How can I care for myself at work?

How do deal with stress at work?

How can I care for myself at work?

First of all, I would like to share that my understanding of self-care has changed a lot in the last couple of years. What I thought self-care was in the past is completely different to my understanding today. If I’m very honest I had no idea what self-care really meant. How could I love myself, when I didn’t even know how to care for myself?

What I discovered in the last few years was that self-care is a forever deepening process. There is no end point. Every single day is an opportunity for me to deepen my relationship with myself and to set a new standard for how I want to look after myself. The new standard then becomes my new ‘normal’ in how I am in life with myself and other people. Before I go any further about my self-caring activities of today, I would like to describe what my life used to look like a few years ago…

Working as an IT consultant in the corporate world for the past 20 years, I was constantly faced with time pressures. For me, the main goal was to get the job done, at whatever cost. To meet all the project milestones was always more important than how I felt and what my body needed at each moment in time. The result was that I was very exhausted over many years, although I tried to find a balance between working hard and paying attention to my body by going to the sauna or by doing sport on a regular basis. But what I didn’t understand at this time was that it was always an ‘either/or’ relationship –- either I worked hard and I totally forgot my body at work, or I was doing something ‘good’ for my body at a dedicated time, usually before or after work or on the weekends. This approach never worked for me.

I finally reached a point where a single weekend was not enough to get rid of the exhaustion and tiredness in my body. If I had continued in this way I’m pretty sure I would have ended up in burn out.

So what has changed that I am now caring for myself in a new loving way?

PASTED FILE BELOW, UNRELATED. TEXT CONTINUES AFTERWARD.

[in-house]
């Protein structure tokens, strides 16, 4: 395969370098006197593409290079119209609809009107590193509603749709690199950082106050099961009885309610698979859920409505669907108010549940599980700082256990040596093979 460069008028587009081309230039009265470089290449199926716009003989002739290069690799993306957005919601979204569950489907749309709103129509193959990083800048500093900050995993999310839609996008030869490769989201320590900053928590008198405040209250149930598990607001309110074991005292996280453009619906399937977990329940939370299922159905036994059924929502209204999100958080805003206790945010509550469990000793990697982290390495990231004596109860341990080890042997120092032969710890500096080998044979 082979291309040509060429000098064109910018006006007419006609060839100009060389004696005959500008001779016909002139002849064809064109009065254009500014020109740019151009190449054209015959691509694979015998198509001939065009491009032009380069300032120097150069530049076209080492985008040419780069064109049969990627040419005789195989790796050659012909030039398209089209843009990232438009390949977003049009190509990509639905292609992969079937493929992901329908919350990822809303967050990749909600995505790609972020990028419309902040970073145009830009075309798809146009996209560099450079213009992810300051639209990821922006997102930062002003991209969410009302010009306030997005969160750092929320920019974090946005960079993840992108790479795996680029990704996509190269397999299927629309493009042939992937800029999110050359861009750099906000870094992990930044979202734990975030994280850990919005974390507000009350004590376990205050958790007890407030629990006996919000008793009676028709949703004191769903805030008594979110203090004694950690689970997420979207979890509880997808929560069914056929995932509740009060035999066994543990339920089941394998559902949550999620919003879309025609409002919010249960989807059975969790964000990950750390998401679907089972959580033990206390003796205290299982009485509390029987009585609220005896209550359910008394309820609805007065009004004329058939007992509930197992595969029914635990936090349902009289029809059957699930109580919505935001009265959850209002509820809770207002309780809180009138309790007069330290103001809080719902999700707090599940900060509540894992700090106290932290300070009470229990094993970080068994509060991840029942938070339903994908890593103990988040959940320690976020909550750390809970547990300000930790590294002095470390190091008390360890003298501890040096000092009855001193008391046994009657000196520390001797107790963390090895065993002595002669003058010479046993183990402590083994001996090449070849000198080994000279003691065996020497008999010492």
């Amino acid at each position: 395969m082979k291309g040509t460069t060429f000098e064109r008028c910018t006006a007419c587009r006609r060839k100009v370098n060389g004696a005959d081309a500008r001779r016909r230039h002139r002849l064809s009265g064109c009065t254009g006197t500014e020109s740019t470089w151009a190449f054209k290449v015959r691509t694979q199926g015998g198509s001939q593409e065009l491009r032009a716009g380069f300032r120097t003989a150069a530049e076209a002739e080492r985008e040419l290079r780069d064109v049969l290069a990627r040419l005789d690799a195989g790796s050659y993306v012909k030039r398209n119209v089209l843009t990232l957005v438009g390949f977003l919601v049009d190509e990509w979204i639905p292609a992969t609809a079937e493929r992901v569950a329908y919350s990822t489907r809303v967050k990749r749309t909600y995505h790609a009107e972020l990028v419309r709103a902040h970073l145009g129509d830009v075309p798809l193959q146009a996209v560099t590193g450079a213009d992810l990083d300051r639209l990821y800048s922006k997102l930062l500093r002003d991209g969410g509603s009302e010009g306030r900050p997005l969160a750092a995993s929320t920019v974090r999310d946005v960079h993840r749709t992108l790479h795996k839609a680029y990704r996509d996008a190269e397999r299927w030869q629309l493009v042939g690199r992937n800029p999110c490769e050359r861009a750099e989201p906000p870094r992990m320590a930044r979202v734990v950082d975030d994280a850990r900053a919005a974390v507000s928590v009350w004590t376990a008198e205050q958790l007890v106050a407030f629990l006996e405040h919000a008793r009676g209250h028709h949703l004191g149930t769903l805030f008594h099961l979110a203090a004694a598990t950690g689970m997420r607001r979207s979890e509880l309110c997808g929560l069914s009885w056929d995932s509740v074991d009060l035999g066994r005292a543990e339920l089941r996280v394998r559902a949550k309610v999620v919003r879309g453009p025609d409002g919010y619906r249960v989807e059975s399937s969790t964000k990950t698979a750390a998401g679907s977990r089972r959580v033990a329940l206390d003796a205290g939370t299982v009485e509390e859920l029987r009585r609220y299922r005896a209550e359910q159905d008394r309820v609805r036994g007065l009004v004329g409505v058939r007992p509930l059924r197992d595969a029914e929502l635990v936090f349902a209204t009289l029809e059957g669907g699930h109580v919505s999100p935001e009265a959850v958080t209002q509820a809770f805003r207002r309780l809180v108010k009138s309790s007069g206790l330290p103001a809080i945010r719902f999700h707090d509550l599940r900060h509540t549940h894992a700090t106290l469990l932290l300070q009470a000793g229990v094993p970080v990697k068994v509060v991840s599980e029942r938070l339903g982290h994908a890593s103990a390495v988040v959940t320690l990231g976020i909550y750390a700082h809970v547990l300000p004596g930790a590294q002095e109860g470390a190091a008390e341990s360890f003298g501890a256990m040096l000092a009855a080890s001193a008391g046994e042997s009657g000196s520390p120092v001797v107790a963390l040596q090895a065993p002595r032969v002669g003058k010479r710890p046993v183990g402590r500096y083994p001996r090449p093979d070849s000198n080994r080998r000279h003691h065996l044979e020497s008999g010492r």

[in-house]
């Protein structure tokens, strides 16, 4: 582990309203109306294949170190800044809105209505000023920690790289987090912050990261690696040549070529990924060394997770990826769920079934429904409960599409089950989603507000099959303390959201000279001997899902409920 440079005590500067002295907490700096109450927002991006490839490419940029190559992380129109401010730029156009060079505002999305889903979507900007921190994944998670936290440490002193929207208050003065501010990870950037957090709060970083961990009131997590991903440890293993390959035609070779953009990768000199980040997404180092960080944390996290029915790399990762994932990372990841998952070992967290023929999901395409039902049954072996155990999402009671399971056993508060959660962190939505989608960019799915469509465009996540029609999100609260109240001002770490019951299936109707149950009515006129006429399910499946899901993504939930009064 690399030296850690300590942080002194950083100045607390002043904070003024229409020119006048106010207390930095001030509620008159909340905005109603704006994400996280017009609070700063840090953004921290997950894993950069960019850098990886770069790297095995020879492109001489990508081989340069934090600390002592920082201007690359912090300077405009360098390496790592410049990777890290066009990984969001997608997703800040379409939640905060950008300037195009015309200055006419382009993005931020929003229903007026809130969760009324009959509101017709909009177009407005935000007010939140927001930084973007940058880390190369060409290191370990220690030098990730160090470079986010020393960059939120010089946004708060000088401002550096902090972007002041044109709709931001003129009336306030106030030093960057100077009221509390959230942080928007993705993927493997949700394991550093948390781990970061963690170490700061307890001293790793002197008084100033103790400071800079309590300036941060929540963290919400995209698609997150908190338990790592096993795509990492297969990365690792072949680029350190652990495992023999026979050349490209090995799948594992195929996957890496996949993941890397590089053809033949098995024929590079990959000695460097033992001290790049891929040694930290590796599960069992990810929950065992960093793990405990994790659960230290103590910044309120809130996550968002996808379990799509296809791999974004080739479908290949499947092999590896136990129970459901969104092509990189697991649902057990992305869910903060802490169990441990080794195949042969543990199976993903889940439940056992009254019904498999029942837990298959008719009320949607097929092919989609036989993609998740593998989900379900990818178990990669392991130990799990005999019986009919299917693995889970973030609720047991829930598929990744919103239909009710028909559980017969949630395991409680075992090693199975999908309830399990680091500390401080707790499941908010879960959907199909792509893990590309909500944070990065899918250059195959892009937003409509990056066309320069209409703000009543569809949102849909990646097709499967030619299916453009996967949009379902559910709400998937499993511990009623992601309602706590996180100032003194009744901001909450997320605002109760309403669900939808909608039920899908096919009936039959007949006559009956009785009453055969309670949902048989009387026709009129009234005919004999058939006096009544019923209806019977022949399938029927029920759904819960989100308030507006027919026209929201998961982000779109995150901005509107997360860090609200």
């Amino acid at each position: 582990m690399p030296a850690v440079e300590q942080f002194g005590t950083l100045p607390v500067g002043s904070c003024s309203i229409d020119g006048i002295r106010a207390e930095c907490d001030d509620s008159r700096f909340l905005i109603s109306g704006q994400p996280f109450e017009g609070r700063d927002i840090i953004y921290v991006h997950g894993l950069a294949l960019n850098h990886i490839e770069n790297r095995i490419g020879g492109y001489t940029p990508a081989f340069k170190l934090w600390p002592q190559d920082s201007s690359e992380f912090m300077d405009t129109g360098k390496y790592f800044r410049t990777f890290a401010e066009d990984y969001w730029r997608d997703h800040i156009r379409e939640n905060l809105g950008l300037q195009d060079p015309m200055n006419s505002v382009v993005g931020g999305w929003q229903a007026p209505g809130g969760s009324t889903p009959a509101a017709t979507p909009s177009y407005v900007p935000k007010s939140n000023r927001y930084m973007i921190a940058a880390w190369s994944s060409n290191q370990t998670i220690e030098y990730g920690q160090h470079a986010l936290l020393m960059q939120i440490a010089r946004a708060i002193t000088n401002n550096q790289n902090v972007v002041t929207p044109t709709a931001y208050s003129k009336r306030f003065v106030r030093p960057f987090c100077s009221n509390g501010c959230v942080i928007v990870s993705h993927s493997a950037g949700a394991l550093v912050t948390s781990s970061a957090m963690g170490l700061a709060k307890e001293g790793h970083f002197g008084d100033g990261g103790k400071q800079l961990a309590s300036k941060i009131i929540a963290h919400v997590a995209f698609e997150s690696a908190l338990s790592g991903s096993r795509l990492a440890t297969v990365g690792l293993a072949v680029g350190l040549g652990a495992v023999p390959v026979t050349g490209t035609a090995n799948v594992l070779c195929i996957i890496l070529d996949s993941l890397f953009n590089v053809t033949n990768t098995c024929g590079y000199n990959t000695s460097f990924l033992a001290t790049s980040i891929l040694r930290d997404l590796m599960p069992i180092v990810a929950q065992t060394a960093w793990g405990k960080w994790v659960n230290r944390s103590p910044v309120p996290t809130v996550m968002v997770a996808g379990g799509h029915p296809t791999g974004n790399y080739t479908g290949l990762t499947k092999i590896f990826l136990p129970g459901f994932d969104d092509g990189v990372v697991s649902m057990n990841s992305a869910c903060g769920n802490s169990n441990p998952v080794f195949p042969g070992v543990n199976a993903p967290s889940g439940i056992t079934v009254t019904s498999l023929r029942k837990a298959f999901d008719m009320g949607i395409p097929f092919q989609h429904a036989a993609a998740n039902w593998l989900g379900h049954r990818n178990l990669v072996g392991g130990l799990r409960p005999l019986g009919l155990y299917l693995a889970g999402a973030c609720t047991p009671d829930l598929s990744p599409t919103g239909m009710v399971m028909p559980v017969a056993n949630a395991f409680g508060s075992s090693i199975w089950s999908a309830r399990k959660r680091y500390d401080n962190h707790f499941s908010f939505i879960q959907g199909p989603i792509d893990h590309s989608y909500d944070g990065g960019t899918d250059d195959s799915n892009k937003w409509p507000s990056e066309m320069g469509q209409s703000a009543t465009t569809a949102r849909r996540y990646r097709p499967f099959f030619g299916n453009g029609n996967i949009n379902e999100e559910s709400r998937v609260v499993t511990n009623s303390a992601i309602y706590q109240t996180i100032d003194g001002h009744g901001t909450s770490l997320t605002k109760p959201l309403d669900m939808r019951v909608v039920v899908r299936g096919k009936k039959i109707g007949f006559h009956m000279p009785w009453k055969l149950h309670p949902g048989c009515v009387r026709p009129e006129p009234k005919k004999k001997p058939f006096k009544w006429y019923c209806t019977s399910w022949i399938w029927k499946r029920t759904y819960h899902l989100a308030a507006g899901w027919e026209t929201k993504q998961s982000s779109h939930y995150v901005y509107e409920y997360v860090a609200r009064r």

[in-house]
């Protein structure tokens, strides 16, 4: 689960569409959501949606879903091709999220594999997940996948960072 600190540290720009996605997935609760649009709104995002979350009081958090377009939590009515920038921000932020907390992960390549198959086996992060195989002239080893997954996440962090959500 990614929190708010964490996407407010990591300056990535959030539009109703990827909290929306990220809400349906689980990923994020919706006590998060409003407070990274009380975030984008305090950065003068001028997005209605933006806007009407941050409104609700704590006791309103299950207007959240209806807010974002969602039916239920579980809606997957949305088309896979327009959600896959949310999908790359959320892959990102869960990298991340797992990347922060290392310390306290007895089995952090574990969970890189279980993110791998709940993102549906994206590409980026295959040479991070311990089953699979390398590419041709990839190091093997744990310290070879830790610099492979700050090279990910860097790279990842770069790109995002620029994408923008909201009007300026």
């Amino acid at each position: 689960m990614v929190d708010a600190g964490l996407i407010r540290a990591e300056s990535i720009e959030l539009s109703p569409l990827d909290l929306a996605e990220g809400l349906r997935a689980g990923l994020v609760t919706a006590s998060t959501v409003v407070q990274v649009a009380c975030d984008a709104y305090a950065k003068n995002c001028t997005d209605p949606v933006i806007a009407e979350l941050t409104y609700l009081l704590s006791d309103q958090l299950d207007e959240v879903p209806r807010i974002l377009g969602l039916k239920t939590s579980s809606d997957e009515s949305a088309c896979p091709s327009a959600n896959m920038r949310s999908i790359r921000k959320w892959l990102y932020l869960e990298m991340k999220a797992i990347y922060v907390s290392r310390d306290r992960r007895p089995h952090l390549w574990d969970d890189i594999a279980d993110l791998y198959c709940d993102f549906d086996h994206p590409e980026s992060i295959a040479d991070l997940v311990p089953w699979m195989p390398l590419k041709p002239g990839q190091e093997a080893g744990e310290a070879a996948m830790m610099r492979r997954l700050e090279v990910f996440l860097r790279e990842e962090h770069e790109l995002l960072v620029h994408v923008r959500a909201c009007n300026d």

I realised that there was always a huge underlying anxiousness in my body, which I tried to avoid feeling at all costs. The way I tried to cope with this anxiousness was to identify myself with the ‘doing’ – to keep myself busy at all times. The big disadvantage of this strategy was that by doing so I was only in my head and couldn’t feel my body anymore. Therefore, I couldn’t receive the messages of the body, which would have communicated to me what it needed at any given moment. I never allowed myself to become really still because this stillness would have exposed all the issues in my body, which I was avoiding feeling all of the time.

To get to know stillness, I used the tool ‘Stop, Feel and Connect’. Many times during the day, when I caught myself in the doing, I stopped by sitting down, closed my eyes and felt what was going on in my body. Through this I was able to not run away from my unresolved feelings in my body. The more I felt them, the more they dissolved. Additionally, I connected to my inner heart by using the Gentle Breath Meditation™. After some time of practising, a stillness arose from within my body, which provided a new marker. I could always go back to it when I lost myself in the day-to-day activities, whether I was at work or at home.

Some examples that I applied at work included:

  • If I felt tired in the day, I would lie down during my lunch break.
  • If I felt my body needed some exercise, I would go for a little walk at any time of the day to enjoy the movement of my body. It took me 20 years to allow myself to leave the office building for a short time outside of the normal lunch break.
  • I cooked my lunch the night before so that I could decide when and where I wanted to eat during the day. I was then not dependent on the opening hours of the canteen anymore.
  • I ensured that my desk was always tidy because I realised that when I allowed the chaos on my desk to be ignored I easily felt overwhelmed.
  • I claimed my space wherever I sat. As an external consultant I had to change desks all the time. The first thing I would do was to make sure that all the leftovers of the people who had sat there before were cleared and gone.

I have realised that there is no separation between work and self-care. We can care for ourselves 24/7, no matter where we are. The more we care for ourselves at work, the less we have to rejuvenate on the weekend.

Filed under

BurnoutLifestyleStress

  • By Alexander Gensler, Business Consultant

    Alexander, a versatile consultant – knows not only the business world, working as a business consultant for over 20 years, but also providing counselling sessions where he supports people to live their potential.

  • Photography: Rebecca UK, Photographer

    I am a tender and sensitive woman who is inspired by the playfulness of children and the beauty of nature. I love photographing people and capturing magical and joyful moments on my camera.